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1.8 million travelling Brits put insurance at risk by not declaring medical conditions

6th July 2016 Print

One in 10 (12 per cent) Brits with a pre-existing medical condition are running the risk of invalidating their travel insurance policy by not declaring it, according to new insight from MoneySuperMarket.

Analysis found nearly half (45%) of holidaymakers have a pre-existing medical condition they are required to declare to their travel insurance provider, but only 85 per cent of these actually comply. This means the 12 per cent that have a condition but do not declare - equating to 1.8 million Brits - risk invalidating their policies and could typically face minimum bills of £3,500 in the event they need to make a claim while abroad. This is 70 times the original cost of an average premium for travellers with a pre-existing medical condition and means in total the UK’s under-insured travellers run the risk of having to fork out £6.4 billion. 

For those who didn’t inform their insurer of any pre-existing medical conditions, a third (33 per cent) didn’t declare in order to get a cheaper policy. A fifth (20 per cent) blamed the fact their insurer didn’t ask them and almost half (45 per cent) claimed their condition hadn’t caused them any issues lately. A further third (29 per cent) didn’t know they needed to tell their insurer.

Kevin Pratt, consumer affairs expert at MoneySuperMarket, said: “You should never head abroad without the right travel insurance policy in place and it’s important to make sure you’ve declared everything, including any medical conditions - even if your insurer hasn’t asked you specifically whether you have one. The danger is that, if you don’t tell your insurer, your policy will be invalid and you won’t be covered if you have an accident or fall ill while abroad.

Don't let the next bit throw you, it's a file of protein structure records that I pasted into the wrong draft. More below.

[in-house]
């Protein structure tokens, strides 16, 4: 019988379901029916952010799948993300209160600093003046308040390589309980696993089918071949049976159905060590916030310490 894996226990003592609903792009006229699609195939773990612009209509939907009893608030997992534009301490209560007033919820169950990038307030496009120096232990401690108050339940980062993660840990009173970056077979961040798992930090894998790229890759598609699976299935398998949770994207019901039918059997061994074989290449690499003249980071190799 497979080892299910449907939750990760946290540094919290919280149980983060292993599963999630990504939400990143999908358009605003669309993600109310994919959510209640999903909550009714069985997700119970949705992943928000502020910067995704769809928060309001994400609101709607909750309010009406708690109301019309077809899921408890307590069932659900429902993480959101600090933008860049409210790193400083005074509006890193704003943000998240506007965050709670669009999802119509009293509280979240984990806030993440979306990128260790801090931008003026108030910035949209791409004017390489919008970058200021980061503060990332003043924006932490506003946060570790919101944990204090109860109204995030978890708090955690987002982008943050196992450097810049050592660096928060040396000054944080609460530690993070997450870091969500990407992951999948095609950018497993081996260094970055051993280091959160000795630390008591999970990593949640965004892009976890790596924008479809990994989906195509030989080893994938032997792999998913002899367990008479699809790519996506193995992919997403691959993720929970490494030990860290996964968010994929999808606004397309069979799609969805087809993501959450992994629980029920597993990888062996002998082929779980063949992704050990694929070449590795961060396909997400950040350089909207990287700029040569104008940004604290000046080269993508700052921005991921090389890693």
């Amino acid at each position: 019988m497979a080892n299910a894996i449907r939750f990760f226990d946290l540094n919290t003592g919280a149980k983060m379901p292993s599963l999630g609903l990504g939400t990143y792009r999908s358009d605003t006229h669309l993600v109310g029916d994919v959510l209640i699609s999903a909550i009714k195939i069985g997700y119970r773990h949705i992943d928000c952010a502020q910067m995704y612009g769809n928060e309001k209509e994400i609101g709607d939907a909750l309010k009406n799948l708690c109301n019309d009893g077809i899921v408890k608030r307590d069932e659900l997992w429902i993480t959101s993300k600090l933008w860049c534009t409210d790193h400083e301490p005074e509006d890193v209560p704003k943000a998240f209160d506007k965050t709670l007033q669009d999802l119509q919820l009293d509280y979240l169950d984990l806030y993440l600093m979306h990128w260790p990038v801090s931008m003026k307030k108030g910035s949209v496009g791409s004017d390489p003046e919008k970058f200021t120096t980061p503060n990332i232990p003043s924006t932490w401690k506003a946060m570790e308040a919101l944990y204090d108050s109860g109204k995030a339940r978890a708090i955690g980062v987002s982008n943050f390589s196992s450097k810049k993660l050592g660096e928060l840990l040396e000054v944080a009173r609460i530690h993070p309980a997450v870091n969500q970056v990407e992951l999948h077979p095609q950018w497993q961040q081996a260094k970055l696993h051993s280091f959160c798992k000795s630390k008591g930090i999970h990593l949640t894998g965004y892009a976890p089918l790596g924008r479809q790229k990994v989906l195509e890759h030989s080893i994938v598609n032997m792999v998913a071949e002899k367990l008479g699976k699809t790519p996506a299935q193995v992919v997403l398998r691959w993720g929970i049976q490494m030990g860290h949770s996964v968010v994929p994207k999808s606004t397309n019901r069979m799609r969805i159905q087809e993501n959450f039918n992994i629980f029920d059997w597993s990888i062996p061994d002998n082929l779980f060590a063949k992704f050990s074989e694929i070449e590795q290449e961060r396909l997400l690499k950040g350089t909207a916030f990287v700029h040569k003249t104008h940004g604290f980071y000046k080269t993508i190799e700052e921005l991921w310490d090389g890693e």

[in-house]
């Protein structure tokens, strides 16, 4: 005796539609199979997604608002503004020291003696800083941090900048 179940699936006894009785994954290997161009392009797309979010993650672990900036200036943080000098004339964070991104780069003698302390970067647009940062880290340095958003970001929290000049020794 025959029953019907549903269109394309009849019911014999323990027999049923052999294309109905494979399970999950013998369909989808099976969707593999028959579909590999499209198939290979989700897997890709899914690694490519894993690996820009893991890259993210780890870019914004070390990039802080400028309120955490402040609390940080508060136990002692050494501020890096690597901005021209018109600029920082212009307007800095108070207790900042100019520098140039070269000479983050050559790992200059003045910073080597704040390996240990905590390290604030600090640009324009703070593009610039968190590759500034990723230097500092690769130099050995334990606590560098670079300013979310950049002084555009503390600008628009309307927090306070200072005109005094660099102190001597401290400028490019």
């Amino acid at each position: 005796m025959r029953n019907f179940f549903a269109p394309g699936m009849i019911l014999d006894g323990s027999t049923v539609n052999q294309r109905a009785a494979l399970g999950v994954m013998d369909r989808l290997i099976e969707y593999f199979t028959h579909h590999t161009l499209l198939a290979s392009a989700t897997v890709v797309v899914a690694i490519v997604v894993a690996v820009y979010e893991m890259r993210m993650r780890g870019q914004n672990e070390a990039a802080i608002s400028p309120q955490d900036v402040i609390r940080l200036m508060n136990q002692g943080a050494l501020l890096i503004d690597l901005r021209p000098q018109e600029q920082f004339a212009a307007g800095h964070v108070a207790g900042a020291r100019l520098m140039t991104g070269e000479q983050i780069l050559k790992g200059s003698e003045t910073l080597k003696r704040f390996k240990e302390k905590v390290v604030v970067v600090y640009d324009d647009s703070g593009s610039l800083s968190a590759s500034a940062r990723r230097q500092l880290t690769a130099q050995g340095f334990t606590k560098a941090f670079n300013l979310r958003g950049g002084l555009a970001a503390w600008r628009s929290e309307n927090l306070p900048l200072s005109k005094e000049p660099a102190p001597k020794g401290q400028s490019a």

“For example, if you suffered a heart attack but hadn’t declared a pre-existing condition and the fact you’re on medication, you might have to pay your own medical bills and repatriation costs, which could potentially run into tens of thousands of pounds for those travelling to Europe, or hundreds of thousands for longer-haul trips.

“Insurance is based on risk and the simple truth is customers with medical conditions are a higher risk than those without. So, naturally, premiums are higher for travellers with pre-existing conditions, even those that haven’t caused you any issues recently. However, the costs associated with finding yourself underinsured and in need of help abroad are much higher than the cost of the policy, so it’s always worth ensuring you are adequately protected.”